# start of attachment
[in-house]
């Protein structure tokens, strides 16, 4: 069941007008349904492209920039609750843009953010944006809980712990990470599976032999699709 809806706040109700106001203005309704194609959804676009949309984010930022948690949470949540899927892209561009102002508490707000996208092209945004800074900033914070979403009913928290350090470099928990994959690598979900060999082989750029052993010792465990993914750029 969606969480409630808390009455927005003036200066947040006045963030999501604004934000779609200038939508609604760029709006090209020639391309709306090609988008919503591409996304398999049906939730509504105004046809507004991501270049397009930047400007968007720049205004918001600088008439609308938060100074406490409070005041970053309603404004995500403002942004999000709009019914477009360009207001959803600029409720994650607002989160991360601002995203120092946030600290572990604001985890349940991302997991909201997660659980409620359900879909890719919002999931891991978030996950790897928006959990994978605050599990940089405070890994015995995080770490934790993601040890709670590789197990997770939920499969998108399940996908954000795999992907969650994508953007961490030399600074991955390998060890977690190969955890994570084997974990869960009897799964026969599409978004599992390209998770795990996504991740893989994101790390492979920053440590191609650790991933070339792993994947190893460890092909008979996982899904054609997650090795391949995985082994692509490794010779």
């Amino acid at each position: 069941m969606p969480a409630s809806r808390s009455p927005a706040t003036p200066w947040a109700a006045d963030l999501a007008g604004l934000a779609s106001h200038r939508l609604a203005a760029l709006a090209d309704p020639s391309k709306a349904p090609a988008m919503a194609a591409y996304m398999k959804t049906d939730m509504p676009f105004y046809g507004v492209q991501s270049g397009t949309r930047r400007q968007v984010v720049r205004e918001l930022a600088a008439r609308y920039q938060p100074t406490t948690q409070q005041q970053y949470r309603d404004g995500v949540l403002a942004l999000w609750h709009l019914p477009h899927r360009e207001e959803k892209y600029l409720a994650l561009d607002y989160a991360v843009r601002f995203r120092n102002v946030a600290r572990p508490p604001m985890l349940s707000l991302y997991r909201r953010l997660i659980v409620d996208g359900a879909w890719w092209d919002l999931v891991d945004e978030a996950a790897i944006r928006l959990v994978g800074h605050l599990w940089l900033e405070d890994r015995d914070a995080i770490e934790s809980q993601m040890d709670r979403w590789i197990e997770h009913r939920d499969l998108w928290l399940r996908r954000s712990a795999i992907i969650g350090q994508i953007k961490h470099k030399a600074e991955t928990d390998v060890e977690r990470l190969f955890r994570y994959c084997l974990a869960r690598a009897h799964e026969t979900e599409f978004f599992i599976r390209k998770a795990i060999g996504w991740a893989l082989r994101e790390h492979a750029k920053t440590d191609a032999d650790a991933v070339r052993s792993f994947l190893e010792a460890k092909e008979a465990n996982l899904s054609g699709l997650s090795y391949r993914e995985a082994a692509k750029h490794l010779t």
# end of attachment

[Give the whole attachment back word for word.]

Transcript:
[in-house]
């Protein structure tokens, strides 16, 4: 069941007008349904492209920039609750843009953010944006809980712990990470599976032999699709 809806706040109700106001203005309704194609959804676009949309984010930022948690949470949540899927892209561009102002508490707000996208092209945004800074900033914070979403009913928290350090470099928990994959690598979900060999082989750029052993010792465990993914750029 969606969480409630808390009455927005003036200066947040006045963030999501604004934000779609200038939508609604760029709006090209020639391309709306090609988008919503591409996304398999049906939730509504105004046809507004991501270049397009930047400007968007720049205004918001600088008439609308938060100074406490409070005041970053309603404004995500403002942004999000709009019914477009360009207001959803600029409720994650607002989160991360601002995203120092946030600290572990604001985890349940991302997991909201997660659980409620359900879909890719919002999931891991978030996950790897928006959990994978605050599990940089405070890994015995995080770490934790993601040890709670590789197990997770939920499969998108399940996908954000795999992907969650994508953007961490030399600074991955390998060890977690190969955890994570084997974990869960009897799964026969599409978004599992390209998770795990996504991740893989994101790390492979920053440590191609650790991933070339792993994947190893460890092909008979996982899904054609997650090795391949995985082994692509490794010779």
């Amino acid at each position: 069941m969606p969480a409630s809806r808390s009455p927005a706040t003036p200066w947040a109700a006045d963030l999501a007008g604004l934000a779609s106001h200038r939508l609604a203005a760029l709006a090209d309704p020639s391309k709306a349904p090609a988008m919503a194609a591409y996304m398999k959804t049906d939730m509504p676009f105004y046809g507004v492209q991501s270049g397009t949309r930047r400007q968007v984010v720049r205004e918001l930022a600088a008439r609308y920039q938060p100074t406490t948690q409070q005041q970053y949470r309603d404004g995500v949540l403002a942004l999000w609750h709009l019914p477009h899927r360009e207001e959803k892209y600029l409720a994650l561009d607002y989160a991360v843009r601002f995203r120092n102002v946030a600290r572990p508490p604001m985890l349940s707000l991302y997991r909201r953010l997660i659980v409620d996208g359900a879909w890719w092209d919002l999931v891991d945004e978030a996950a790897i944006r928006l959990v994978g800074h605050l599990w940089l900033e405070d890994r015995d914070a995080i770490e934790s809980q993601m040890d709670r979403w590789i197990e997770h009913r939920d499969l998108w928290l399940r996908r954000s712990a795999i992907i969650g350090q994508i953007k961490h470099k030399a600074e991955t928990d390998v060890e977690r990470l190969f955890r994570y994959c084997l974990a869960r690598a009897h799964e026969t979900e599409f978004f599992i599976r390209k998770a795990i060999g996504w991740a893989l082989r994101e790390h492979a750029k920053t440590d191609a032999d650790a991933v070339r052993s792993f994947l190893e010792a460890k092909e008979a465990n996982l899904s054609g699709l997650s090795y391949r993914e995985a082994a692509k750029h490794l010779t």